Art in the Sanctuary: Stuart Hobbs’ “Brilliant Sky”

We’re thrilled to have Stuart offer a new show that will be on display for the next two months! Stop by to view his work, or take some time during coffee hour on Sunday mornings to enjoy the paintings.

Artist’s Statement

When novelist and essayist Frederick Buechner wrote about art, this is what he said: “Literature, painting, music: the most basic lesson that all art teaches us is to stop, look, and listen to life on this planet.” The painting In Nature’s Realm in this exhibit takes its title from a tone poem by Czech composer, Antonín Dvořák. In that piece, the composer asks us to stop and listen to the sounds and silences he has organized between the first and last notes. Sounds produced by musical instruments that reflect Dvořák’s experiences of the sights and sounds of the natural world and the feelings inspired by those sensations.

My painting on this theme takes the blues and greens and yellows we experience in the natural world to create its own realm. A small universe bounded by the borders of canvas that asks us to stop and look. Several other pieces have titles referencing the natural world (and others referencing music and poetry). And while my general painting practice is to start with color, what is color but light refracted and broken up into its component parts of red and green and blue and all the others. The special universe of the painting and of the world around us are all parts of the larger whole. A whole it is too easy to take for granted, to pass on by.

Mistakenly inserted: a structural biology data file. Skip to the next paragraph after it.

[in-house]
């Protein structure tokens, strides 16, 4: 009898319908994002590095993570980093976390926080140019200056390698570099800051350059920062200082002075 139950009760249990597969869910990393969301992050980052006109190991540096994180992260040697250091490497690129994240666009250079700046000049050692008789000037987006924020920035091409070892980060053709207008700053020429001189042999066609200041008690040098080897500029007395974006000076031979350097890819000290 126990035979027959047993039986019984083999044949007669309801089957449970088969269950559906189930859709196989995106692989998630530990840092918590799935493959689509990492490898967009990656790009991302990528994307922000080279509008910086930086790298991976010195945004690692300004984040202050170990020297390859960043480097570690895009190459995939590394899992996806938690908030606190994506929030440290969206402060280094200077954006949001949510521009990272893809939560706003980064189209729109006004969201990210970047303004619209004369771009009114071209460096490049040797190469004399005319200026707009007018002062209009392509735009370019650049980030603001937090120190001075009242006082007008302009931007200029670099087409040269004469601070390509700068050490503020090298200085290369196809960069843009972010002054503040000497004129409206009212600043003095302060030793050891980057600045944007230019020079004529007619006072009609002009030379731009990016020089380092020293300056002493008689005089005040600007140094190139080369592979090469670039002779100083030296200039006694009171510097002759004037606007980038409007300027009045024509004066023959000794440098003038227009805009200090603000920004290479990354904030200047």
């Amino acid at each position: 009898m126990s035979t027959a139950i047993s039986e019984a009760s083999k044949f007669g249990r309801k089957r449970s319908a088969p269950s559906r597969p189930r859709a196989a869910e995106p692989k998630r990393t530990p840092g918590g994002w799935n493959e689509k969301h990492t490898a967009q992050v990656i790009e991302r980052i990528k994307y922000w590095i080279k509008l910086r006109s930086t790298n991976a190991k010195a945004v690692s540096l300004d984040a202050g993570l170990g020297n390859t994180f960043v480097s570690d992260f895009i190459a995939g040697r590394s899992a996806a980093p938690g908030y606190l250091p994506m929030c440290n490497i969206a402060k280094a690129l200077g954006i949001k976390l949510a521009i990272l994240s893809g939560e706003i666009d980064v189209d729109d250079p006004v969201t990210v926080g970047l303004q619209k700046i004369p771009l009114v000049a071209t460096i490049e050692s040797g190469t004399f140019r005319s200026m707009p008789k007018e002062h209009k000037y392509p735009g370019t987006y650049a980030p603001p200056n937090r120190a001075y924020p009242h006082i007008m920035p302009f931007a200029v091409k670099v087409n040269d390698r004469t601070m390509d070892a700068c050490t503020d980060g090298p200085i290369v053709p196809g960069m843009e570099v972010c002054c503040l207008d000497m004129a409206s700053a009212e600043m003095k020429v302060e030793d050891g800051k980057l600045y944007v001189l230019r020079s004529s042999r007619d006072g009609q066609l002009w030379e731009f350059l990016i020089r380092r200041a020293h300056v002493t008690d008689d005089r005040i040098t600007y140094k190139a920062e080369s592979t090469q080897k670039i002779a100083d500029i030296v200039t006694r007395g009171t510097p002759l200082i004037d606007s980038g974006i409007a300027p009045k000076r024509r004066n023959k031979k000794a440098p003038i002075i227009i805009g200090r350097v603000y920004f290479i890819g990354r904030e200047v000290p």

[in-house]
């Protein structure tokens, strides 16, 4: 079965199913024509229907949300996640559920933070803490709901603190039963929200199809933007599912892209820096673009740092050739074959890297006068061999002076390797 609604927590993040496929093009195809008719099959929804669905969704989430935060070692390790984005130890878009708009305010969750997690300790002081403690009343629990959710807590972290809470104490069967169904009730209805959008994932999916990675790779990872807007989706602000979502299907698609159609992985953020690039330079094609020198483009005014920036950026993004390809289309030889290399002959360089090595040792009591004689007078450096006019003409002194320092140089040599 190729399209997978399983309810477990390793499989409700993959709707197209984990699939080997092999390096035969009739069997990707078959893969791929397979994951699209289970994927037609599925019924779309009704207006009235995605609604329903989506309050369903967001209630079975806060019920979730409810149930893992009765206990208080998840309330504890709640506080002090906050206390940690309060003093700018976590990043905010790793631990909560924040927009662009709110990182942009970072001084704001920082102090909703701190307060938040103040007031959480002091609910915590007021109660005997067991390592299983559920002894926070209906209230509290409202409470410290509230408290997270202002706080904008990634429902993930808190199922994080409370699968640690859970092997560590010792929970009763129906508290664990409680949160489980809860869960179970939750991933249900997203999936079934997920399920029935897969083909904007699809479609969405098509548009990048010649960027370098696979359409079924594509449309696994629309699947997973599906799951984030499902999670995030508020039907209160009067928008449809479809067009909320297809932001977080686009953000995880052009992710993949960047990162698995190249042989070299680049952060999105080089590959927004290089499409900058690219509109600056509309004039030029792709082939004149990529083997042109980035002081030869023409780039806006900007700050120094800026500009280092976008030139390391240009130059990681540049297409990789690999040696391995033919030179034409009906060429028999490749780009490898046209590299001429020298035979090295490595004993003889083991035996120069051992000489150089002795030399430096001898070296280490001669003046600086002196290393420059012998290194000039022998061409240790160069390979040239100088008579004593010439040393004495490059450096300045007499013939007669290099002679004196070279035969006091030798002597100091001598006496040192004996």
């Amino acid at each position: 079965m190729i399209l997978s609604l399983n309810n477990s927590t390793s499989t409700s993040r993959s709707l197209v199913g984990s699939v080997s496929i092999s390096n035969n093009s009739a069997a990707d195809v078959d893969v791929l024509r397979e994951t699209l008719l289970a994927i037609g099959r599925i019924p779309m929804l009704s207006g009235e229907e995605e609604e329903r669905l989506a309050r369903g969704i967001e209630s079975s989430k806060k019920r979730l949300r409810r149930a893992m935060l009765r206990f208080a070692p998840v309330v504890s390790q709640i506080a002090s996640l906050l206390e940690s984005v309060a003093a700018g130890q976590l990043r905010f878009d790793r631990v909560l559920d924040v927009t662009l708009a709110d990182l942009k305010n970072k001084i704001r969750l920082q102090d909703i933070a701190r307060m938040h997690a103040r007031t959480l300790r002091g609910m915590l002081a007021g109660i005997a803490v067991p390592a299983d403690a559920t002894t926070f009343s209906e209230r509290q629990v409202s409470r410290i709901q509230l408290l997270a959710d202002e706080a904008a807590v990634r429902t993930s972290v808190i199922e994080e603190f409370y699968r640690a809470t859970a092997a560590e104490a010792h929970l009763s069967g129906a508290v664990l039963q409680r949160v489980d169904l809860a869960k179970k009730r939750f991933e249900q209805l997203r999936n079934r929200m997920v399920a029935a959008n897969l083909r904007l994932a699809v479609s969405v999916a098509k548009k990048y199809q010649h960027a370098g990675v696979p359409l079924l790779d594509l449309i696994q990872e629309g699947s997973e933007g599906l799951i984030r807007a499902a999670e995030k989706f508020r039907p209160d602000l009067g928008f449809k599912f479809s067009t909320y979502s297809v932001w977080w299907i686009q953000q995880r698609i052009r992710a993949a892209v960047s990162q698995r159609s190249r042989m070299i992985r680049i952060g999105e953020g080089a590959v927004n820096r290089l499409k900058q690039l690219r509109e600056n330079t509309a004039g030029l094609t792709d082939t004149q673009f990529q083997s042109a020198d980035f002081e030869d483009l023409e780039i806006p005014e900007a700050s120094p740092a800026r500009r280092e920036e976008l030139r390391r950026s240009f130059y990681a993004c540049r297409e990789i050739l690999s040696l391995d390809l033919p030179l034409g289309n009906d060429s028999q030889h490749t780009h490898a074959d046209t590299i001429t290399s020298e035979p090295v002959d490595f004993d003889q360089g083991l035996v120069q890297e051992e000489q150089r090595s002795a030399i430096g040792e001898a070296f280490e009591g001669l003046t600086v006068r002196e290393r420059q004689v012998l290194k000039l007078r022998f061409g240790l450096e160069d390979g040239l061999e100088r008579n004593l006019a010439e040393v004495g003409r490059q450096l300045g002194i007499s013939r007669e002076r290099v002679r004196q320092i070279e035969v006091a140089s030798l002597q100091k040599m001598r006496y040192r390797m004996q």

And yet, in passing by the world around us, we are also passing by ourselves. For as Buechner goes on to say, the invitation “stop, look, and listen” includes our own lives. The universe, Buechner says, is “a vastly richer, deeper, more mysterious business than most of the time it ever occurs to us to suspect,” and the same is true, he notes, of ourselves.

The message of this exhibit is to stop, look, and listen to the paintings, to ourselves, to others, and to the beautiful world around us. To be present to the mystery that is life. Brilliant Sky references a poem in which two people have very different experiences under the same sky. The painting riffs on the theme of life’s joys and sorrows and the consolation of beauty—whether in literature, painting, or nature’s realm. For what is beauty but the spirit of God coming to us in tongues of fire?

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